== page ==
Question

# Which of the following is an extensive property?A. EnthalpyB. ConcentrationC. DensityD. Viscosity

Hint: Think about the definitions of both intensive and extensive properties. Extensive properties depend on the amount of mass present. Intensive properties are inherent and will stay the same even if the amount of mass is changed.

First let us look at the definition of intensive and extensive properties and some of their examples.
- An intensive property of a substance will not depend on the mass of the substance present. Examples include, melting point, boiling point, density, etc.
- An extensive property of a substance will change as per the changes in the amount of substance or mass of the substance. Examples include, volume, mass, energy, etc.
Now let us look at each of the given options:
- Enthalpy
Enthalpy is defined as the heat content of any given system. The amount of heat a system can hold or already contains depends on the number of chemical bonds present in the system. This implies that enthalpy is dependent on the number of molecules that are present in the system.
- Concentration
Concentration is defined as the amount of substance per unit volume. Once the concentration of a solution has been decided, it cannot be changed just by changing the total volume of the solution present in the system, either solute or solvent has to be added to change the concentration. Thus, it is an intensive property of the solution.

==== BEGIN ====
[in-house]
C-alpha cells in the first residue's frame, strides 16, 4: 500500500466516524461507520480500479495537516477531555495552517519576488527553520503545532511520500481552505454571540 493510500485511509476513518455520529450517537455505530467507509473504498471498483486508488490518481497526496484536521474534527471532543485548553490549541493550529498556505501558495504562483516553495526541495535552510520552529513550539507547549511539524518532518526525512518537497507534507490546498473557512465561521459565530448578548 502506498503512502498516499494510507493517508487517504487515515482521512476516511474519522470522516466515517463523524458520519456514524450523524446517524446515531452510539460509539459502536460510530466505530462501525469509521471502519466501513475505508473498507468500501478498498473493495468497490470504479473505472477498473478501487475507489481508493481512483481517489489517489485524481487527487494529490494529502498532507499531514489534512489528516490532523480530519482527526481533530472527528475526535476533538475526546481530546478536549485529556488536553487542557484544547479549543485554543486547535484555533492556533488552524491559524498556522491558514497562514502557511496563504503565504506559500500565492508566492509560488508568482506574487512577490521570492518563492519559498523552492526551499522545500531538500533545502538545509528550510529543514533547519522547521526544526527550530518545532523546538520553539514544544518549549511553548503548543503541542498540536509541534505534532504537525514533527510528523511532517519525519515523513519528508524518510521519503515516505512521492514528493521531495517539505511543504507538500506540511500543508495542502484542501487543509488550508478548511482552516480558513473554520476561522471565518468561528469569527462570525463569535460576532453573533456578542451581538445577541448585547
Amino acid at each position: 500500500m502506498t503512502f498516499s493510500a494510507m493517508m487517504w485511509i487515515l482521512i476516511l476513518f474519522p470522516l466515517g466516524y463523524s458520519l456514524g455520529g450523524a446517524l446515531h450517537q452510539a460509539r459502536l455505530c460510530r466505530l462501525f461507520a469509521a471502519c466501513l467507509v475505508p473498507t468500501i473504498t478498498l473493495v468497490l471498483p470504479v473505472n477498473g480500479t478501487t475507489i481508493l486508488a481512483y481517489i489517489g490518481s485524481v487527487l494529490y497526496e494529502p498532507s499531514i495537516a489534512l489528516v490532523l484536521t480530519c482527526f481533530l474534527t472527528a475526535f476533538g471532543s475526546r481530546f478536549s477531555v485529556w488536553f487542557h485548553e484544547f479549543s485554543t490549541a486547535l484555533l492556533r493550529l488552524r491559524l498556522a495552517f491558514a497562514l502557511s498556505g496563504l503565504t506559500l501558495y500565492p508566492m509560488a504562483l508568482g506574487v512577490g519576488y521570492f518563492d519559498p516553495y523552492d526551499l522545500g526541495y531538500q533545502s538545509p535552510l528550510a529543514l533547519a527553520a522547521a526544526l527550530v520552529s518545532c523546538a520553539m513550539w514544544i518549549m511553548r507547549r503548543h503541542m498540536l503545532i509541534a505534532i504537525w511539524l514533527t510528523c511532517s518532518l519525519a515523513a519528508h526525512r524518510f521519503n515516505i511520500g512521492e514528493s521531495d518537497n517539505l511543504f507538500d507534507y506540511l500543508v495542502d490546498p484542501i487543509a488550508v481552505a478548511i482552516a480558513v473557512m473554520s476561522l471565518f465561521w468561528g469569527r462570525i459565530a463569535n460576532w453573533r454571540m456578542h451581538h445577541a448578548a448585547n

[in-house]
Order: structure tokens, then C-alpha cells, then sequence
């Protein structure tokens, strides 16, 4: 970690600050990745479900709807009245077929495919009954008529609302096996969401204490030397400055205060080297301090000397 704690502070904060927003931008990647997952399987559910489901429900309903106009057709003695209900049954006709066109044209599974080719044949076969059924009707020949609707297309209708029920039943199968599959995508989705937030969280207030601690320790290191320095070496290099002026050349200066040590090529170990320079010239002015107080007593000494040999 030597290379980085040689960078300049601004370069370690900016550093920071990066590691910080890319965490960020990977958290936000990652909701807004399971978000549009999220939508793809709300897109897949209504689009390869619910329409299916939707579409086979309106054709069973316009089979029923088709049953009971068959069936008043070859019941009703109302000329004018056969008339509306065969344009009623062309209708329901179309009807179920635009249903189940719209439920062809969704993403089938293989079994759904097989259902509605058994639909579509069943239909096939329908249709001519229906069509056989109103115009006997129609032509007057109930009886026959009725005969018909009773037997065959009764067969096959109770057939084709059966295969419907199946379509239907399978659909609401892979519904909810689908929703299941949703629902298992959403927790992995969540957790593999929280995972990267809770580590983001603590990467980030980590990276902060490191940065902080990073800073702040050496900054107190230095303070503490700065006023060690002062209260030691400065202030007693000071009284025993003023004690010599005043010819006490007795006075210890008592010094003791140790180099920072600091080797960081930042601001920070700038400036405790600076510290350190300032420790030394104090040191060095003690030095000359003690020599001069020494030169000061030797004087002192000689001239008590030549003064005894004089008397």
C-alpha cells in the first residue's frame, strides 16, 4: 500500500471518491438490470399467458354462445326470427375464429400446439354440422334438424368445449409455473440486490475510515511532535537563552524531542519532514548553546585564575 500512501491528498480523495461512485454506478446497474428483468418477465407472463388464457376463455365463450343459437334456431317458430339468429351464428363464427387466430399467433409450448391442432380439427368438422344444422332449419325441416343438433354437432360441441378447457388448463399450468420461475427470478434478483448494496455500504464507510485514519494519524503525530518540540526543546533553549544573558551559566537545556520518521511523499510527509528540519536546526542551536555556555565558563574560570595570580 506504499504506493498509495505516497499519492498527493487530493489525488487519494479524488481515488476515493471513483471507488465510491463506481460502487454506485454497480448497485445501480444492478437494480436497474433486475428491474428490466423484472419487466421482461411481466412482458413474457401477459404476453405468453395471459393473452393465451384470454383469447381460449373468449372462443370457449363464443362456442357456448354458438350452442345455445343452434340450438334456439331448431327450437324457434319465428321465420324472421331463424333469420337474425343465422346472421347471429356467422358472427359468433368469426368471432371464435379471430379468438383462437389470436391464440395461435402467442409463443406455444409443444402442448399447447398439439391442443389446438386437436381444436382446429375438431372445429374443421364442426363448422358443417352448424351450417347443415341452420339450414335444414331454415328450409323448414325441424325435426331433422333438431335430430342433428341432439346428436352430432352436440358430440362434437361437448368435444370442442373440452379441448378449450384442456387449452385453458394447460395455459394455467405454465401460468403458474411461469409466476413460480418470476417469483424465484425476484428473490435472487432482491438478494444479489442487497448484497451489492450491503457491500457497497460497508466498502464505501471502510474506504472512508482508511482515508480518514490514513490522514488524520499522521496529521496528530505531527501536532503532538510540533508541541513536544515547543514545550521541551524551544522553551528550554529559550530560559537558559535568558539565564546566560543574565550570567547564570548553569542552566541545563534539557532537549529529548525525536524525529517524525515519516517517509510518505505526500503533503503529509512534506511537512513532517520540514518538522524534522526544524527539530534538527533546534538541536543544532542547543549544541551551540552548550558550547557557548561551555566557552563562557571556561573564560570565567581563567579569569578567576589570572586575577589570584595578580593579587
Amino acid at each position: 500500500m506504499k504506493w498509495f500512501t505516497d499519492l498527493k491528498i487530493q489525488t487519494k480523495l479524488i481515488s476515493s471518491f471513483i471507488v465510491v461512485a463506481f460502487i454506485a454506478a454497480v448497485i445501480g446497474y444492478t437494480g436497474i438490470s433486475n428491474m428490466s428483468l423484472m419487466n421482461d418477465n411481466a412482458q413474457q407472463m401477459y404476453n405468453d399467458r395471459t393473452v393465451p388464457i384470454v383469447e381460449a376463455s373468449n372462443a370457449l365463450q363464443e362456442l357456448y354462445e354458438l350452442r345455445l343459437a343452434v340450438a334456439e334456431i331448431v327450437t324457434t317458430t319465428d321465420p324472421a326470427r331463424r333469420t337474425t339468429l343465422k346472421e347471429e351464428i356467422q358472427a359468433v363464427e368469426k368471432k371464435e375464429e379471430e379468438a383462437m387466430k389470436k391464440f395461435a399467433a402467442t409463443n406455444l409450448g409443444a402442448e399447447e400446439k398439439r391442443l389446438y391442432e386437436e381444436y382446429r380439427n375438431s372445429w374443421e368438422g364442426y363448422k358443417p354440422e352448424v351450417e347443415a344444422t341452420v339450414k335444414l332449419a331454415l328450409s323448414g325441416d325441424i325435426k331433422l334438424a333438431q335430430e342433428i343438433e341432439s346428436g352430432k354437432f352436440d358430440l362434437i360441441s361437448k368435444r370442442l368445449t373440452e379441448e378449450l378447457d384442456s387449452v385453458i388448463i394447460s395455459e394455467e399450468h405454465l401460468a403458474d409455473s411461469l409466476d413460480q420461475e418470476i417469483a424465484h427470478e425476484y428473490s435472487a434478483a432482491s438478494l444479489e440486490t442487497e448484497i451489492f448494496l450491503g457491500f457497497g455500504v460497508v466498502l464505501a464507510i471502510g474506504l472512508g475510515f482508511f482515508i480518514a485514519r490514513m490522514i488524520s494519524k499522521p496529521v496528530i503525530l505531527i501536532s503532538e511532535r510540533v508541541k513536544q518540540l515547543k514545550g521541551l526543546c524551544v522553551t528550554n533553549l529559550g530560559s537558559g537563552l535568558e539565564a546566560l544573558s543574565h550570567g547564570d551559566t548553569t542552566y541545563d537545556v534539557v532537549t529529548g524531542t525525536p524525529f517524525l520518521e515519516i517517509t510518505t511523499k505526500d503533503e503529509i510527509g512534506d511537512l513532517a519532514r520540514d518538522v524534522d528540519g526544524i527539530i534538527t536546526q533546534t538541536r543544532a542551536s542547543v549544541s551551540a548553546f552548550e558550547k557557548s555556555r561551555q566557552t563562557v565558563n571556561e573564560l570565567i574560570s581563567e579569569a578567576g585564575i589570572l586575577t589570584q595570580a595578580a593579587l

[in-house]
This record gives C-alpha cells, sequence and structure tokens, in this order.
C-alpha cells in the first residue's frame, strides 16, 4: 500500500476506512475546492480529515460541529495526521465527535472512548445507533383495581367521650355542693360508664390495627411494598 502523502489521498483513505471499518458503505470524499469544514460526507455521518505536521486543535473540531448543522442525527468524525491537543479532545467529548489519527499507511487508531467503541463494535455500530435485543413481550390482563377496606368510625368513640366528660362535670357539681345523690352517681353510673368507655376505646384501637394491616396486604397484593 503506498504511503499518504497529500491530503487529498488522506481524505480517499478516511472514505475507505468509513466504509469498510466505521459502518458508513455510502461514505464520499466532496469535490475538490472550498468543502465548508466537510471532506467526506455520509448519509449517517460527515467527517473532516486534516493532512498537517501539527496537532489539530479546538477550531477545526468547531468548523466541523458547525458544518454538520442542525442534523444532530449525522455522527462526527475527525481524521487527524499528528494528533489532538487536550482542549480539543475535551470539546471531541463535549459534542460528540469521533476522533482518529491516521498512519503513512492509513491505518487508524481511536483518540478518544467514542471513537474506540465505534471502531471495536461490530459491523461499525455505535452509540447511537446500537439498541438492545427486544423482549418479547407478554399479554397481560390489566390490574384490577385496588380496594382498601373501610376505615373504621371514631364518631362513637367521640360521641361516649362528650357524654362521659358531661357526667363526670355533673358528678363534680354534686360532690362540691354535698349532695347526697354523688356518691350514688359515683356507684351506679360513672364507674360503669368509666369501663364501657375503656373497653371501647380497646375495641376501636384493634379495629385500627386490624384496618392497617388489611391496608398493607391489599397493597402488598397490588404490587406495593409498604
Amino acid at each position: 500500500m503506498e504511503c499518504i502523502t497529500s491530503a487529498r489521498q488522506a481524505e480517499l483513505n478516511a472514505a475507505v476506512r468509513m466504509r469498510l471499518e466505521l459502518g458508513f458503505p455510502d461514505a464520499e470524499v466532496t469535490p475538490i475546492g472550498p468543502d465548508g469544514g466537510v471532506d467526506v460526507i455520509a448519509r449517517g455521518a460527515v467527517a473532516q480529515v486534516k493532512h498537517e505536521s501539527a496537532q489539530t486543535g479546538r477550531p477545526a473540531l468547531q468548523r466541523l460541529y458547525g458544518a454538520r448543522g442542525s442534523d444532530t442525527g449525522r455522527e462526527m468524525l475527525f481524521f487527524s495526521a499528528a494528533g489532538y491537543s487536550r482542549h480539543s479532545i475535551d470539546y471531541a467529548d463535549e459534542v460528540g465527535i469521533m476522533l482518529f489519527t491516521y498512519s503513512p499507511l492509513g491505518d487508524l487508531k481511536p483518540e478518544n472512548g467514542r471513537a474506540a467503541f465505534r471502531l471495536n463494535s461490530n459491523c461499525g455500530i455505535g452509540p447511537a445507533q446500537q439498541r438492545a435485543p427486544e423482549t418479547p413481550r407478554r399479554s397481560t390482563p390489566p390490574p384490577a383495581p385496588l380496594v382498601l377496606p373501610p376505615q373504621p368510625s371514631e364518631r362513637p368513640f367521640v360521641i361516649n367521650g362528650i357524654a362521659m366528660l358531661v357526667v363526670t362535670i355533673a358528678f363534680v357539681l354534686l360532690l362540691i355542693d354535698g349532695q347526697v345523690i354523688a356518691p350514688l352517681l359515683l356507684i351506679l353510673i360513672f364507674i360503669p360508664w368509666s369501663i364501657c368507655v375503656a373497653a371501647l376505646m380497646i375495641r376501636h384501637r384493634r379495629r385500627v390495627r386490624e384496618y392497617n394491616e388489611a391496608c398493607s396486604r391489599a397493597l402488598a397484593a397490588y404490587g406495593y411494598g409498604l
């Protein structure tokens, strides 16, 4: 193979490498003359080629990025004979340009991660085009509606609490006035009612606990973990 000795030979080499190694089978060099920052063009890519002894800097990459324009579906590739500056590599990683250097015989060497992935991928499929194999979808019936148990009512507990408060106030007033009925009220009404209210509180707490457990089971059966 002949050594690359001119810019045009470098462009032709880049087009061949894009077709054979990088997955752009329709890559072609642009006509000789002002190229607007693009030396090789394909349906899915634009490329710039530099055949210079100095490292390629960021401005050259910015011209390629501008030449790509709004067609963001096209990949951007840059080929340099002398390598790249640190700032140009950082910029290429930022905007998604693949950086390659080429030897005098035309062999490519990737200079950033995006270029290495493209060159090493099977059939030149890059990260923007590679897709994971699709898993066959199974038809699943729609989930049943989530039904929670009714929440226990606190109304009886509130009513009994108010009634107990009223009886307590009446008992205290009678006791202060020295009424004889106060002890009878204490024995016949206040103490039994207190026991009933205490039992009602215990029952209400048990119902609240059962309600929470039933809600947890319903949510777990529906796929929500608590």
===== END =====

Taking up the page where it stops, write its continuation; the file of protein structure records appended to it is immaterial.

- Density
Density is defined as the ass per unit volume. In any substance, the degree of packing is defined by density. As the unit volume is fixed, it does not matter how much mass is taken out of the whole system, the density of that substance is going to remain the same. Thus, it is an intensive property.
- Viscosity
It is defined as the resistance experienced by two layers of molecules against the uniform flow of the fluid. This property too, is associated with sheets of molecules. But adding numerous sheets or layers of molecules on top of each other will not affect the resistance between two layers, it will remain constant. Thus, viscosity is an intensive property.

Hence, from this analysis, we can say that the extensive property among the options given is ‘A. Enthalpy’.

Note: In the option ‘B. Concentration’, remember that we are checking the property of the solution itself, not the solute or solvent. A change in the mass of the solution as a whole is not going to change the concentration of the solution, it will remain the same. If only solute or solvent is added to the solution, we will not be measuring the properties of the same solution, it will be a different solution.